‘Feed the soil and not the plant’, this seems to be the mantra of organic farming. Site after site, book after book which i have come across advises me to do this.
The theory goes something like this: The most common synthetic/artificial fertilizer NPK (Nitrogen,Phosphorous,potassium), that we provide to soil, is basically combination of salts (macro-nutrients) aimed at fulfilling the macro nutrient requirement of the plant. This kind of amendment gives the plant a flush of food and is often referred to as artificial or straight. Although the plant grows and often produces output this way, the taste factor of the produce probably doesn’t match up to taste factor which the old timers vouch of and the soil gradually loses it’s ability to host living things in the long run.
For healthy development and producing tasty output, a plant needs hosts of other micro-nutrients or trace elements as they are called. I think it’s difficult to pin-point the host of micro-nutrients which might be useful to plants. But one thing is for sure, returning all the organically decomposable stuff that we discard in day to today life, to the soil is perhaps the only way we can even attempt to achieve it.
My journey to fulfil this requirement of my plants started sometime in August last year when i got the compost pit for my garden and today a significant milestone has been acheived as i got my first batch of compost from it.
It’s close to 3 kgs in weight. The host of inputs like vegetable/fruit scraps and peels, lawn grass cuttings, used tea leaf, egg shells, etc… which went into making this compost makes me confident that it will help the micro-nutrient requirement of my plants and they will grow healthily and prouce vegetable both tasty and full of aroma!
The compost produce which we see here is probably the result of at least 10 times pot ful of waste input, which means it has helped me to not send that much of waste going into the landfills. That’s certainly a good step towards sustainable living and i am pretty happy about that 🙂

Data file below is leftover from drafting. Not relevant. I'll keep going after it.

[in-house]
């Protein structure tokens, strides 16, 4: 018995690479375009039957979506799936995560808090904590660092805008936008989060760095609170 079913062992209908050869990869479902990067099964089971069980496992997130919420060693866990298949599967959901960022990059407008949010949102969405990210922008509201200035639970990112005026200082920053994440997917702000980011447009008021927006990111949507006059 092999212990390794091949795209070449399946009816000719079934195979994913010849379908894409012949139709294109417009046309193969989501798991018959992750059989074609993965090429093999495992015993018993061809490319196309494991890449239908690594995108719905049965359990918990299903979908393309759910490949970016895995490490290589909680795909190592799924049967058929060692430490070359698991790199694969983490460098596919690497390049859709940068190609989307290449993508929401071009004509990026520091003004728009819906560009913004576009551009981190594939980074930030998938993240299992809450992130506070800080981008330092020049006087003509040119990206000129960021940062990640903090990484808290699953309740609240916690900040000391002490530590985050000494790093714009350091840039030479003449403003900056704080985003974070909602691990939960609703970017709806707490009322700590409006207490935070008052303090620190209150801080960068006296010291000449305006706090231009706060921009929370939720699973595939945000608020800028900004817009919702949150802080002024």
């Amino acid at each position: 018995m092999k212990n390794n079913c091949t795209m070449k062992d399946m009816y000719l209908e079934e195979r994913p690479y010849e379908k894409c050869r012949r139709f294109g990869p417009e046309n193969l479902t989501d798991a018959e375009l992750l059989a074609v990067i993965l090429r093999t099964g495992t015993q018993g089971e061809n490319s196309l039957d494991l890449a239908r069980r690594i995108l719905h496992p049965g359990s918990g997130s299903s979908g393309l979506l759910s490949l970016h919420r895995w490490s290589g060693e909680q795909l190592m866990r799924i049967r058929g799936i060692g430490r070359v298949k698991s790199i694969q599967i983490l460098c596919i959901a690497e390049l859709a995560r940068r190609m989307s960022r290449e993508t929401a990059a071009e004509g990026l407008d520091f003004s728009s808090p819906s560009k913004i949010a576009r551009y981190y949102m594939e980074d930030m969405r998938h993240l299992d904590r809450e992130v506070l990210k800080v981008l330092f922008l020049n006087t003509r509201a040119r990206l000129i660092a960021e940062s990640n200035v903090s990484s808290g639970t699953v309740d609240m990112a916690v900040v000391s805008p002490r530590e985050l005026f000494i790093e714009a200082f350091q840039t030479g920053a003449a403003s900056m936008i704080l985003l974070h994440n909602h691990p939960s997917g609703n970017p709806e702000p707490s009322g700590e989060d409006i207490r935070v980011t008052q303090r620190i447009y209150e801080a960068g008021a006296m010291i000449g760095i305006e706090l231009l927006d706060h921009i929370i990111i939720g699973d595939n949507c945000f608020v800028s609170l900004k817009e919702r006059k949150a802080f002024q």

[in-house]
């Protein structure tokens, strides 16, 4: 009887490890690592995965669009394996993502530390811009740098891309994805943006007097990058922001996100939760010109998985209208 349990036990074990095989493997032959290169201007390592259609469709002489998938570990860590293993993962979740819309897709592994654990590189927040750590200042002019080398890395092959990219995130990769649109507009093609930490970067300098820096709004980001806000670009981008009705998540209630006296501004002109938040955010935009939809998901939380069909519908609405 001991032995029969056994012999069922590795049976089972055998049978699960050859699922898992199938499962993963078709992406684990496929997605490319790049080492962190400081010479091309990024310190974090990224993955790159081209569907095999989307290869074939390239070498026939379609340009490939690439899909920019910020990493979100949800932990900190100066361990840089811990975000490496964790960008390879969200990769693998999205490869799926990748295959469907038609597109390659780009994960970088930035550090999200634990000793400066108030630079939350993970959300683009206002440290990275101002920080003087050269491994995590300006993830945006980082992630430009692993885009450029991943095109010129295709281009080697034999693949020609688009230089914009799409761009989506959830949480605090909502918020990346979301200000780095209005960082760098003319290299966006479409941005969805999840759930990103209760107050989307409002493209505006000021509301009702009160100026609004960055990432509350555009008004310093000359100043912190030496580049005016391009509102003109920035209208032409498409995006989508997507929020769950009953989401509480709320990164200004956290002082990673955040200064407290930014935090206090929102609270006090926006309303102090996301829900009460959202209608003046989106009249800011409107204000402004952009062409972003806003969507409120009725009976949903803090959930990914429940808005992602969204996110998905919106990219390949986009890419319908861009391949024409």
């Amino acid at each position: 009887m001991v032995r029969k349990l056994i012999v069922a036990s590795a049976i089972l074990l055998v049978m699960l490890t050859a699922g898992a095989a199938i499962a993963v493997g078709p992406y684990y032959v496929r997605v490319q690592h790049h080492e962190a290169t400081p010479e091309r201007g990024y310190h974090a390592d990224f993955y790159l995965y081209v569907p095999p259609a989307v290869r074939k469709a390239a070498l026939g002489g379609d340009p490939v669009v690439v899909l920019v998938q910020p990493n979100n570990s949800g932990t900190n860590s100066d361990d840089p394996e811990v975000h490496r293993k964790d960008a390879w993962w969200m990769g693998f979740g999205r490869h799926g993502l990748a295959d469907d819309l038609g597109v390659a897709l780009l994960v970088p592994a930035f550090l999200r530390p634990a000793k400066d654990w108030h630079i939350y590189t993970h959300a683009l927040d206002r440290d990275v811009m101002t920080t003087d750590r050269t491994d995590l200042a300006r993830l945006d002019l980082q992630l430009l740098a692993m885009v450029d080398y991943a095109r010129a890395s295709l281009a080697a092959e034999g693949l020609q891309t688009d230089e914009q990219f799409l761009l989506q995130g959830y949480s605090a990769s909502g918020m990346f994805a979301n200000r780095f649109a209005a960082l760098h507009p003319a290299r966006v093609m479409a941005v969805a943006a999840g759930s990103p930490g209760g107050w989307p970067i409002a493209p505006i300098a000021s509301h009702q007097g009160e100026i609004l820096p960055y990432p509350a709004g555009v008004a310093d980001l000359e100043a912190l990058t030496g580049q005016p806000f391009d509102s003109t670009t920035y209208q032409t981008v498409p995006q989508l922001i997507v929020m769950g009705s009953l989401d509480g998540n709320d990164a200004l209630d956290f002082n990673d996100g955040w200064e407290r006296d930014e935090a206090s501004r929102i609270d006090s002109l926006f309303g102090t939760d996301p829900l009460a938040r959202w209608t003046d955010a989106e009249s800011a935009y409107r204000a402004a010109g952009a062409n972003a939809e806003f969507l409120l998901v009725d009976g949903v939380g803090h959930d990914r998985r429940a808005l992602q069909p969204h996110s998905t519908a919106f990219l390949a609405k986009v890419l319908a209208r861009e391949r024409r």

I used this home made compost along with vermi-compost which i had got from DoH few days back. I guess my plants are loving this generous dose of feed.
Time to give compost is probably also a good time to aerate the soil and in the process throw the weeds out. This is how i do it.
In the picture you see very compacted soil; soil compaction happens over a period of time and it needs to be losened/aerated once in a while to make the soil more suitable for plants. Apart from the fact that the soil in this patch looks very compact, there are other things which haven’t done very well for me in this patch :(. Plenty went wrong here, like I first planted egg-plant and marigold at the same time hoping the marigold will act as a pest repellant for my egg plants.
But apparently the egg-pants don’t do very well in winter and have taken what seem likes ages to reach this stage. In the meantime marigold is reaching it’s end of life. Also few of the egg-plants died, so you see some ‘california wonder’ capsicum saplings as replacement. Also the lone cauliflower is growing since ages without showing any real signs of growth. I learn from local farmers that cauliflower are very nutrient hungry and require reguar dose of fertilizer and pesticide to grow healthily. So, it will probably take lot’s of learning for me before i try them again. Anyway this post is not about the plants in this patch 🙂 so let’s move on.
I dig soil around the plants carefully taking care not dig more 2-3 inches and not to hurt the deeper roots of the plants.
Then i add a generous dose of compost to the soil.
Then mix the compost with the soil.
The same process can be followed for the pot plants as well. But unfortunately all my pots are in hiatus now, because since last 4-5 month’s they are not receiving any sunlight. But the good news, is the soil patch is receiving sunlight instead. I figure, the pattern will pan out like this, pots growing season from April to Sep and soil patch growing season from October to March. Such is the life of a gardener in an apartment!
Latest Update as on 5th Feb morning! I have been able to convince one of the maintenance guys in my office to hand me over the used coffee grounds which otherwise used to go to dump. And today I got my first batch of coffee grounds delivered to me, a neat 1 kg of used coffee ground from just one of the coffee vending machines in the office in just one day !! Hmm… that’s a lot of coffee, we use in office!